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Epidemiological Thinking and Population Health

( PPol/Geron/Nursing/HighEd 797, Fall 07, PPol/Nursing 753/CCT653, Fall 09, Spr 11, 13, 15, 17, 19)
(Previously: Pathways of Disease & Development: Epidemiological Thinking for Non-specialists)


Initial Goals
Arrange a set of readings that introduces the concepts of epidemiology and enables students to interact thoughtfully with specialists. The course does not require the students to become proficient in the mathematics or software packages. Students are assumed to have a statistical background, but the course goal is methodological "literacy" not technical expertise.
Case studies and course projects are shaped to accommodate students with interests in fields related to health, gerontology, education, psychology, sociology, and public policy.
To cultivate skills and dispositions of critical thinking and of life-long, cooperative learning facilitated by the resources of the internet. To pilot the use of a wiki for assembling resources beyond what the instructor can provide the diverse students who would take the course.
For the instructor to see which of the programs the students come from and become acquainted with the interests of students from a range of programs.
See structure of class meetings and written assignments, which emphasized student-led seminar discussions, not lectures.
The conventional notion of teaching as transmission of knowledge from instructor to students still has some place. The instructor will provide in advance an introduction to and motivation of each sessions' readings and cases. Discussion leaders may arrange for the instructor to give a mini-lecture, if this seems appropriate, or the instructor may add a response to the substantive statement. The one-on-one interaction around course projects and in preparation for discussion leading provides opportunities for individualized attention. The instructor will provide assistance with technical questions of concern either to the whole class or to the individual student, refer to relevant sections of Gordis and Kirkwood, and/or help students create a network of specialists they can consult with during and the semester and after the course is over.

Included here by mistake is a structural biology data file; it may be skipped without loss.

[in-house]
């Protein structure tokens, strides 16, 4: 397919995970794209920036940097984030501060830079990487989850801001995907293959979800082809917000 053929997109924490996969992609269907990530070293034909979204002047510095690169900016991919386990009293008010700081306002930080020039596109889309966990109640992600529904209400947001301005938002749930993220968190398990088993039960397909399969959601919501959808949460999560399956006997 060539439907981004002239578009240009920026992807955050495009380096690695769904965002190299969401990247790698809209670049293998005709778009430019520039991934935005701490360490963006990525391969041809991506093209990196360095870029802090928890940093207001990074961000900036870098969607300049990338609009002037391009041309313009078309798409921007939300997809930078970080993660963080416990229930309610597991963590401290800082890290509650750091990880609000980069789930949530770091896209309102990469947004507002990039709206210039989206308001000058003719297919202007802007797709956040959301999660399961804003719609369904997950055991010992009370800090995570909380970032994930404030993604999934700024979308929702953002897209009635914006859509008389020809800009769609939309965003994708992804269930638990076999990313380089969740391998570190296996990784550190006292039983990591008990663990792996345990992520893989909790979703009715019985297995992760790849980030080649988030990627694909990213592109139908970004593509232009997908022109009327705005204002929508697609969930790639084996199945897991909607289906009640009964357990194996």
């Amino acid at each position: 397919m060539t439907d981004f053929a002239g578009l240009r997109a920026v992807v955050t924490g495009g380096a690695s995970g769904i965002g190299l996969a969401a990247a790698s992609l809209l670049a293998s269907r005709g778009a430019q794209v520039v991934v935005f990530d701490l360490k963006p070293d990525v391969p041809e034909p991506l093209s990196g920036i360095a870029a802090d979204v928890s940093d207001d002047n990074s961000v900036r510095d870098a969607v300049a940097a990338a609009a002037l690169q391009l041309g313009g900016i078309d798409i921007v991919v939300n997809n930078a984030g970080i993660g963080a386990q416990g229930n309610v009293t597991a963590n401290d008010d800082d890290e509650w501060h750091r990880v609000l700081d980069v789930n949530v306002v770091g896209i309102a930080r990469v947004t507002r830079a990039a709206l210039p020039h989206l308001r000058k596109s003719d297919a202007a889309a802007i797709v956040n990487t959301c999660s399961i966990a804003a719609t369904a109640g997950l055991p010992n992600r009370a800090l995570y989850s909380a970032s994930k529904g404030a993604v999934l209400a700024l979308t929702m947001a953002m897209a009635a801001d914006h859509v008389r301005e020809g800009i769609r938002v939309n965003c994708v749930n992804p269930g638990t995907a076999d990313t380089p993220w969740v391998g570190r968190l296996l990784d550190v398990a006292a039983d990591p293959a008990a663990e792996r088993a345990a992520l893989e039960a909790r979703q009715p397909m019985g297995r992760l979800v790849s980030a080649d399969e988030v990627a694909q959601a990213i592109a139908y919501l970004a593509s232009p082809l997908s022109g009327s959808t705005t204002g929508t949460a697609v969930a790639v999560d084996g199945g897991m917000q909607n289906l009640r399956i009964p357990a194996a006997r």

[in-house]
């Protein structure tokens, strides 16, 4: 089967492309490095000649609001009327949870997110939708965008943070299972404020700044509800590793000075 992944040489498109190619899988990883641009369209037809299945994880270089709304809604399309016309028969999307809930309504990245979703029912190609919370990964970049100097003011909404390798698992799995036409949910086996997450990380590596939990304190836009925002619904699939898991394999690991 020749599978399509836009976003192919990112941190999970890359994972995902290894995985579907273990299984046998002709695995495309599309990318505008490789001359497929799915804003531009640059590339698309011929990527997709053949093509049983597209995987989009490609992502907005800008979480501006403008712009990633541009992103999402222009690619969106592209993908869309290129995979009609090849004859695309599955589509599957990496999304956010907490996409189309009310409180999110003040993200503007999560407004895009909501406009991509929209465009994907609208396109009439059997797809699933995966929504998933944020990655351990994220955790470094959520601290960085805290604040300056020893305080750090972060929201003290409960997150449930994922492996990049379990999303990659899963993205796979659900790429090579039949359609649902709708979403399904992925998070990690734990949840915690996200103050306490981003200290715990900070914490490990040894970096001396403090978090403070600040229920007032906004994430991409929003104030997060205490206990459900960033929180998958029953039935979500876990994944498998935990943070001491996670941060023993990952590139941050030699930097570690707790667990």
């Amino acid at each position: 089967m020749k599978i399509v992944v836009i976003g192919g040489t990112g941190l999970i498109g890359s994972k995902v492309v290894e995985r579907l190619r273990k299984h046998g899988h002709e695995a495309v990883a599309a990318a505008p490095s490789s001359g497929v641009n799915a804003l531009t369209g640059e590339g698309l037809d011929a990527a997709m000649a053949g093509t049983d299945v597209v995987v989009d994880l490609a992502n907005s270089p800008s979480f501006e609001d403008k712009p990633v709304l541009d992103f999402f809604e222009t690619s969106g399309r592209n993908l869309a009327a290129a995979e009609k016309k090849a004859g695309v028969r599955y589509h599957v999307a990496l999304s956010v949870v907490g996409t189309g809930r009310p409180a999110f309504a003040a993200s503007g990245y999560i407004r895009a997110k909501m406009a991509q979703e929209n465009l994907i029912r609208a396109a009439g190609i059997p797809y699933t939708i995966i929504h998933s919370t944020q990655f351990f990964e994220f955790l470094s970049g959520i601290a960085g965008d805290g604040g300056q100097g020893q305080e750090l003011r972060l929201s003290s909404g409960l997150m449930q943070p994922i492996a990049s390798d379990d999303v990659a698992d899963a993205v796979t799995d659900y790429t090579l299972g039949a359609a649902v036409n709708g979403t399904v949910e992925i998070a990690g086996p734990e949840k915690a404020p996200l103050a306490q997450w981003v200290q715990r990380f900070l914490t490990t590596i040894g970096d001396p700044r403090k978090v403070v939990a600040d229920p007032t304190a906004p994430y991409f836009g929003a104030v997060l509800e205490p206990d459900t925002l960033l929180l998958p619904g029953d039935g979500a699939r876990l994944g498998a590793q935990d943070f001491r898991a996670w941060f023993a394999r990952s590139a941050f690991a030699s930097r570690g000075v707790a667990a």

It is expected that students (and the instructor) will have to employ strategies of reading that allow us to extract take-home lessons from readings even as we skip sections that become too technical for us.

Challenges and Responses
2007: See instructor's self-evaluation, which, after student feedback to this self-eval., led to the following revised structure of class meetings and written assignments, even as the basic flow of topics remained mostly unchanged.
See revised structure of class meetings and written assignments and revised syllabus as a whole.

2013: To accommodate online students and put them on an equal footing with face-to-face students, each session centers on a "dialogue hour" (
2015: Emails and posts to listservs pointed me to recent publications that I might add to the syllabus.
Two students undertook the course asynchronously (because of their time zone or a course time conflict). They were to replace participation in class sessions with a blog post check-in by the time of class and another post by the weekend consisting of reflections from 4 points spread across the hour-long discussion and initial thoughts about applying the themes of the current session (which were recorded and made available). They also had to post comments on the blog on another student's sketch. The two students did not keep up with these as well as regular course expectations. My inclination is, in the future, to insist on withdrawal if an asynchronous online student falls well behind and misses the mandatory conferences with me.
(8/17) Few of the students had a strong statistical background so the course discussions (and my comments on submissions) had to focus more on getting insights from texts that are more technical than the student is prepared for. It might have been helpful to students if I had prepared some primers on the statistics, but I did not have (or make) time to do this.
(8/19) The summary evaluations (Q4) of the course were very appreciative even though the materials were out of the comfort zone and preparation of most of what turned out to be a small class. My goal for the next offering is to recruit more students, especially at doctoral level.
Since the last offering of the course, I have published an article, "Critical epidemiological literacy," for which the course provided the basis.

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